untenable. The intellectuals and the prominent companions did
not participate in it, they opposed it. As I said: "ijma"
means that not a single person disagrees with others. In this
"ijma," you have admitted the intelligentsia in general
did not take part. Imam Fakhru'd-Din Razi in his Nihayatu'l-Usul
says that there was no ijma or consensus in the caliphate of Abu
Bakr and Umar until after the murder of Sa'd Bin Ubaida. I fail
to understand how you can call this imaginary ijma a proof for
the rightfulness of the caliphate. Your second claim, that Abu
Bakr was older than Ali and was therefore better qualified for
the caliphate, is weaker than the first argument. If age were
a condition for the caliphate, there were many men older than
Abu Bakr and Umar. Certainly Abu Qahafa, Abu Bakr's father was
older than his son, and was alive at the time. Why wasn't he appointed
Hafiz: Abu Bakr's age, coupled
with his ability, made him the appropriate choice. When there
was an old, experienced loved one of the Prophet present in the
nation, an inexperienced youth could not be entrusted with leadership.
Well-Wisher: If that were true,
then the target of your objection is the Prophet himself. When
he left for his Tabuk expedition, the hypocrites secretly planned
to revolt in Medina in his absence. Therefore, he appointed an
experienced man in his place in order to control the situation
in Medina and to foil the hypocrites' plans. I ask you to tell
us who the Prophet left in his place in Medina as his successor
Hafiz: It is well known that
he made Ali his caliph and successor.
Well-Wisher: Weren't Abu Bakr,
Umar, and other older companions in Medina at that time? Yes.
And yet the Prophet made a young man, Ali, his Caliph and successor.
For the recitation of some of the verses of the Chapter Al-Bara'a
(The Immunity), of the Holy Qur'an to the people of Mecca, one
would perhaps think, an experienced man should have been appropriate.
But the Holy Prophet called the older Abu Bakr back from his half-completed
journey and commanded the younger Ali to perform this important
task. The Prophet said that Allah had told him that the one to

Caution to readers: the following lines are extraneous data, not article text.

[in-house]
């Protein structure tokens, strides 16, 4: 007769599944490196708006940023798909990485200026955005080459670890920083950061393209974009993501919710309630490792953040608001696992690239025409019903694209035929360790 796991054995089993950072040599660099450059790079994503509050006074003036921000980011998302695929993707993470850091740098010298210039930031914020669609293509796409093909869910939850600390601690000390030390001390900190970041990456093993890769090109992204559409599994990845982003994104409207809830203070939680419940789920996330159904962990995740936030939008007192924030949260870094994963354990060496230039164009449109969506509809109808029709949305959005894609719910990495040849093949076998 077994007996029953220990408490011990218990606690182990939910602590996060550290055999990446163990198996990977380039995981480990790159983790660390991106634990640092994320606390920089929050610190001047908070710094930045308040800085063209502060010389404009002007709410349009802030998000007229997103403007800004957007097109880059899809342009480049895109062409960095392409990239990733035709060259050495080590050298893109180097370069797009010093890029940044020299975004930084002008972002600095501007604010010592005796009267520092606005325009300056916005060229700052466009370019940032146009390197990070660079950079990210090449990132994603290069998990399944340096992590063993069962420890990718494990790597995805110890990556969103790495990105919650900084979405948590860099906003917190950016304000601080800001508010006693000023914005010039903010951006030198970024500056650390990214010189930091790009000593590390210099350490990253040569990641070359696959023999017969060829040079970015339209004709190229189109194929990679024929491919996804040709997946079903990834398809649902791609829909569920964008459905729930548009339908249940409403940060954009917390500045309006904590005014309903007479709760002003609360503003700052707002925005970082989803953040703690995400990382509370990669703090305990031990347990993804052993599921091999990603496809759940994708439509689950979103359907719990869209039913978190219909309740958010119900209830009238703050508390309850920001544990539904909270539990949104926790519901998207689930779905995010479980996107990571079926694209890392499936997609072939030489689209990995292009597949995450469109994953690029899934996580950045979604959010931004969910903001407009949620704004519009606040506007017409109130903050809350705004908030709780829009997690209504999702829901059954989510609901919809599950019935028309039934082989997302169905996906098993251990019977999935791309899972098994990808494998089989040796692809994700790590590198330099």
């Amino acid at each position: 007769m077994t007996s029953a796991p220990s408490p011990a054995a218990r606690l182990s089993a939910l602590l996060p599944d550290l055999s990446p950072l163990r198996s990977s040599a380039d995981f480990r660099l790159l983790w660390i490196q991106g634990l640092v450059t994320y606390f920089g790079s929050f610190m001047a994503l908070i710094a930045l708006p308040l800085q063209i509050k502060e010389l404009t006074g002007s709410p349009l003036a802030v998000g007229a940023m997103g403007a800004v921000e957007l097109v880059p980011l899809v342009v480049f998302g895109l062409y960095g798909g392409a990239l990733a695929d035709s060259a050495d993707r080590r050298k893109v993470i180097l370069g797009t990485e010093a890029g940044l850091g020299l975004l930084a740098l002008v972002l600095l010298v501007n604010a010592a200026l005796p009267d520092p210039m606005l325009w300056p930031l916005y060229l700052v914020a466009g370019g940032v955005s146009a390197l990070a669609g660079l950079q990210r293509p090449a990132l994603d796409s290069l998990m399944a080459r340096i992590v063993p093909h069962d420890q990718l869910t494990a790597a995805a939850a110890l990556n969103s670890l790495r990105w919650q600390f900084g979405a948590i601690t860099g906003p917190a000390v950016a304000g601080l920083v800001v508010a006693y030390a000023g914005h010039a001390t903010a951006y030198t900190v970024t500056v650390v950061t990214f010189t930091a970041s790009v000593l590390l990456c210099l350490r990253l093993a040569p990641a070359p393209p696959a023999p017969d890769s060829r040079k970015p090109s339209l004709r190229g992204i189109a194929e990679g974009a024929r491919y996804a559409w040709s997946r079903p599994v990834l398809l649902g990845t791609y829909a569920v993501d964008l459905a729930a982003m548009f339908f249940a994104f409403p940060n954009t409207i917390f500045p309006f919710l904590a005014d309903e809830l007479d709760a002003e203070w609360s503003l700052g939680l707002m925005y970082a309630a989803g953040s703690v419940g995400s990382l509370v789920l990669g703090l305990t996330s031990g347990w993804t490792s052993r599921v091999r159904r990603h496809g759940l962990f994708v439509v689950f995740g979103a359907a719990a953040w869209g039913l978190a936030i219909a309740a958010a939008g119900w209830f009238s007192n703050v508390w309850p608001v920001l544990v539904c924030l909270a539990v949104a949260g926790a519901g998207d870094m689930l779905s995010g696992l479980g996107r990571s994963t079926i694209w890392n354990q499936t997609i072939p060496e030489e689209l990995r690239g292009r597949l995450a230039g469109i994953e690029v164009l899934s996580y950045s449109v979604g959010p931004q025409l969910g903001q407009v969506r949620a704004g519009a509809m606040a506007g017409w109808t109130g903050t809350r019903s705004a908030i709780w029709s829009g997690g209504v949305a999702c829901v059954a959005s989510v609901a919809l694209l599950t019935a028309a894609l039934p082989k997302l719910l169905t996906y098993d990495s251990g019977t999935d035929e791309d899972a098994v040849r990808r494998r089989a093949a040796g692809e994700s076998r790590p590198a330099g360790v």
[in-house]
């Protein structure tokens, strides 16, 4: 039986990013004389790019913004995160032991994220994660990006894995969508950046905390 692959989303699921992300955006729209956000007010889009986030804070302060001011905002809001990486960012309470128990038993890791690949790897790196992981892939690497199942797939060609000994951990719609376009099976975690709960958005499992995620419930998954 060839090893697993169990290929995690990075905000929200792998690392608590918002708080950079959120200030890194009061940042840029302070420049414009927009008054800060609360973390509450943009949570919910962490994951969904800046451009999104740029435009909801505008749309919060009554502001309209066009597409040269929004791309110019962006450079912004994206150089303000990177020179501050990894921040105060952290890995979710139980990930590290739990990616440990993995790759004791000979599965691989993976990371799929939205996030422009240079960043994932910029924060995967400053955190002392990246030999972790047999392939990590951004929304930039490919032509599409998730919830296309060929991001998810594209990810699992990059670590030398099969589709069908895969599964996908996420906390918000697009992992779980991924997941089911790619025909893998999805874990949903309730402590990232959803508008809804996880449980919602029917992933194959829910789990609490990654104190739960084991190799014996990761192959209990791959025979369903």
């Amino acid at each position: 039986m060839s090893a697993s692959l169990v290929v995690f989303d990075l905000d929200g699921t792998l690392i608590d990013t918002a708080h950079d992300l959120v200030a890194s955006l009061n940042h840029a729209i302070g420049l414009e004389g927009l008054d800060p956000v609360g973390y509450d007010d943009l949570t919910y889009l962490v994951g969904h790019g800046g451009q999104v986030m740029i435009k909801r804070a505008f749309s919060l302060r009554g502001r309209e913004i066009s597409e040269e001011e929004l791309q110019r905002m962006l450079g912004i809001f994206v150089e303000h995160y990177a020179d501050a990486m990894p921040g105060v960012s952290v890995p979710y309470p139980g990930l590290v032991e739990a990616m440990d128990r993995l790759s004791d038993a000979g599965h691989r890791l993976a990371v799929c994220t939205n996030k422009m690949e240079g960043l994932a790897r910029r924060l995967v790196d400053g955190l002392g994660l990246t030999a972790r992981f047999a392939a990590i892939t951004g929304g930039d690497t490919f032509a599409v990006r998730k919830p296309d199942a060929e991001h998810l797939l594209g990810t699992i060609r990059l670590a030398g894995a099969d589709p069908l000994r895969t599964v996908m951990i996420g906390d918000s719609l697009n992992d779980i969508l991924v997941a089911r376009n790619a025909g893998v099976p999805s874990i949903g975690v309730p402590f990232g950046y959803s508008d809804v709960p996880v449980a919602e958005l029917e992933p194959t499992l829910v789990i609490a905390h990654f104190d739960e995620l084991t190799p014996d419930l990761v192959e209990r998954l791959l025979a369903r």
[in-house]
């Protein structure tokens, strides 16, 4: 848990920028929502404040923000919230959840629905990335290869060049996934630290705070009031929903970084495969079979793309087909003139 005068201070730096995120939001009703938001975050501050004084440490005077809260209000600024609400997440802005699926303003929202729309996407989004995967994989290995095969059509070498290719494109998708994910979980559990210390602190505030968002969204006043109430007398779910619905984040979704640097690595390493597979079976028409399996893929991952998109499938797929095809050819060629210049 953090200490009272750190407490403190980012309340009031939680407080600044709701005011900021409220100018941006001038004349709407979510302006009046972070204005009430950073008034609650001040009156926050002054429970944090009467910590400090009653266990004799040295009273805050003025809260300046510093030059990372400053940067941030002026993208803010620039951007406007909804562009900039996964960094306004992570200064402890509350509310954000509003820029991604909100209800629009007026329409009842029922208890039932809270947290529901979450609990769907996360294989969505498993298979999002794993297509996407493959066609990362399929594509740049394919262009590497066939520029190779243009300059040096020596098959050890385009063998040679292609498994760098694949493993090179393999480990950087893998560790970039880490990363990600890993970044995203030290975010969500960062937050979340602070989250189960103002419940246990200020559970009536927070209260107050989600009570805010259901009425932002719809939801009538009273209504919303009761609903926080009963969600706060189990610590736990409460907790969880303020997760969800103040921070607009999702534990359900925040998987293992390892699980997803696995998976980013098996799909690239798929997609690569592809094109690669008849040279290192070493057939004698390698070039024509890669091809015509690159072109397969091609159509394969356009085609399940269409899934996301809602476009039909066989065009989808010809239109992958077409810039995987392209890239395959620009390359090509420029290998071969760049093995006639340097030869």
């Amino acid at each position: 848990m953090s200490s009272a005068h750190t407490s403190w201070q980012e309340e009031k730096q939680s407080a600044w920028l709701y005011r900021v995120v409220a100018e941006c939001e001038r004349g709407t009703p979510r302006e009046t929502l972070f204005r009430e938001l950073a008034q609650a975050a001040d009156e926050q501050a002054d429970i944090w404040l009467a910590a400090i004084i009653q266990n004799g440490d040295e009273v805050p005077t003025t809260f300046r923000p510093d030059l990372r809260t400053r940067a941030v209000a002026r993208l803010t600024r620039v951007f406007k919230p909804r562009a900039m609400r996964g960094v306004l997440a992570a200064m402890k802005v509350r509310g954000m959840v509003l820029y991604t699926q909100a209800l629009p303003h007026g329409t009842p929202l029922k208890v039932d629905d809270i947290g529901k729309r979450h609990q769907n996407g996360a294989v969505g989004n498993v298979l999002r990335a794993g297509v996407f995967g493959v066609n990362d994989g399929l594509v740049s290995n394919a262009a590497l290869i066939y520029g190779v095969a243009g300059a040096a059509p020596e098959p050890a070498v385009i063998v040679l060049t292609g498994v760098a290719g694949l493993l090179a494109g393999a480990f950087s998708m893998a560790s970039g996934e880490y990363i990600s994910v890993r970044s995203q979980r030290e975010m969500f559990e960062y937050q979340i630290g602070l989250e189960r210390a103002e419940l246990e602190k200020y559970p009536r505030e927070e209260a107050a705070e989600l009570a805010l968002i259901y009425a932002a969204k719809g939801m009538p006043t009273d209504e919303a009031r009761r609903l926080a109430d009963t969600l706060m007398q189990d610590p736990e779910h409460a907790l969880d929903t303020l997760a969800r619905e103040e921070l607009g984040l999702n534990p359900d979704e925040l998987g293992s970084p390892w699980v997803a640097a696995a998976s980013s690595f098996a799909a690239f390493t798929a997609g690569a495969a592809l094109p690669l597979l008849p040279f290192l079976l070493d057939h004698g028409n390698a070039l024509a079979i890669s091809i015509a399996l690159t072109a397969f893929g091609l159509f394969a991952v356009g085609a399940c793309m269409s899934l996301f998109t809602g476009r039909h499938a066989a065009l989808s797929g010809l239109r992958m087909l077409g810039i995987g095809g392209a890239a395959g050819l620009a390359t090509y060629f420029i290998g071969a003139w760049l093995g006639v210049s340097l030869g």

convey the Holy Qur'an should be him, (the Holy Prophet) or someone
who was of him. Similarly, for the guidance of the people of Yemen,
why did the Holy Prophet send the Commander of the Faithful, Ali
instead of the more experienced Abu Bakr, Umar, or others who
were present there? On many other similar occasions the Holy Prophet,
in the presence of Abu Bakr, Umar, and others, selected Ali to
perform momentous tasks. It follows that your insistence on chronological
maturity is baseless. The essential condition for the caliphate
is merit. It has just occurred to me that the strongest proof
for the rejection of the caliphate of these people is the opposition
to the so-called ijma by Ali, who, according to the Prophet, was
the distinguisher between right and wrong. Your notable ulema
have narrated a number of hadith in this regard. Sheikh Sulayman
Balkhi Hanafi in his Yanabiu'l-Mawadda, Chapter 16 quoting from
Kitabu's-Sabi'in Fi Faza'il-e-Amiru'l-Mu'minin, Imamu'l-Haram
Abu Ja'far Ahmad Bin Abdullah Shafi'i, in hadith XII related from
Firdaus of Dailami of the seventy hadith, Mir Seyyed Ali Hamadani
Shafi'i in Mawaddatu'l-Qurba, Mawadda - VI, Hafiz in his Amali,
Muhammad Bin Yusuf Ganji Shafi'i in Kifayatu't-Talib, Chapter
44, relate, with slight difference in wording, on the authority
of Ibn Abbas, Abi Laila Ghifari, and Abu Dharr Ghifari that the
Holy Prophet said (the last phrase being the same in every narration):
"Soon after my departure from this world, there will arise
a disturbance. When it happens, you should follow Ali Bin Abi
Talib since he will be the first person to see me and clasp hands